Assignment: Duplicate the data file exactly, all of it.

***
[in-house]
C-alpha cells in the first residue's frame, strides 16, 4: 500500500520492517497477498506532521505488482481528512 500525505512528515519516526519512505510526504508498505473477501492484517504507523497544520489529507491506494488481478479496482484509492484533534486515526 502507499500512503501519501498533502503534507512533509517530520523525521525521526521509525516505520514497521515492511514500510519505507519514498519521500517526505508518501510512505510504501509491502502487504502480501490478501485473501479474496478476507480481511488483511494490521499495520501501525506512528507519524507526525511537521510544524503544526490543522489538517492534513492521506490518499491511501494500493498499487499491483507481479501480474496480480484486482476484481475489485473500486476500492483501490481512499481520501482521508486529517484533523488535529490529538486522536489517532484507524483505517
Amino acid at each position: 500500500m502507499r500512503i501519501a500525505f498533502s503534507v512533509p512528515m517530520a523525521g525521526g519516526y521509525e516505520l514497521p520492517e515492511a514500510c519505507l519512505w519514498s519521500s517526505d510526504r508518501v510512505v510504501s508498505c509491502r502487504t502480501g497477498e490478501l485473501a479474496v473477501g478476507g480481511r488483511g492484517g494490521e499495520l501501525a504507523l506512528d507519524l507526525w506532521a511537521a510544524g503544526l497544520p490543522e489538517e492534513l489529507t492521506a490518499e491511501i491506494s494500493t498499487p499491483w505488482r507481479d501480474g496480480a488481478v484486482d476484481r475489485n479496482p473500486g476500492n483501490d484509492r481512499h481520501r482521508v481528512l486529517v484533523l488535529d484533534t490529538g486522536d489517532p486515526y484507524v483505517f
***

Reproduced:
[in-house]
C-alpha cells in the first residue's frame, strides 16, 4: 500500500520492517497477498506532521505488482481528512 500525505512528515519516526519512505510526504508498505473477501492484517504507523497544520489529507491506494488481478479496482484509492484533534486515526 502507499500512503501519501498533502503534507512533509517530520523525521525521526521509525516505520514497521515492511514500510519505507519514498519521500517526505508518501510512505510504501509491502502487504502480501490478501485473501479474496478476507480481511488483511494490521499495520501501525506512528507519524507526525511537521510544524503544526490543522489538517492534513492521506490518499491511501494500493498499487499491483507481479501480474496480480484486482476484481475489485473500486476500492483501490481512499481520501482521508486529517484533523488535529490529538486522536489517532484507524483505517
Amino acid at each position: 500500500m502507499r500512503i501519501a500525505f498533502s503534507v512533509p512528515m517530520a523525521g525521526g519516526y521509525e516505520l514497521p520492517e515492511a514500510c519505507l519512505w519514498s519521500s517526505d510526504r508518501v510512505v510504501s508498505c509491502r502487504t502480501g497477498e490478501l485473501a479474496v473477501g478476507g480481511r488483511g492484517g494490521e499495520l501501525a504507523l506512528d507519524l507526525w506532521a511537521a510544524g503544526l497544520p490543522e489538517e492534513l489529507t492521506a490518499e491511501i491506494s494500493t498499487p499491483w505488482r507481479d501480474g496480480a488481478v484486482d476484481r475489485n479496482p473500486g476500492n483501490d484509492r481512499h481520501r482521508v481528512l486529517v484533523l488535529d484533534t490529538g486522536d489517532p486515526y484507524v483505517f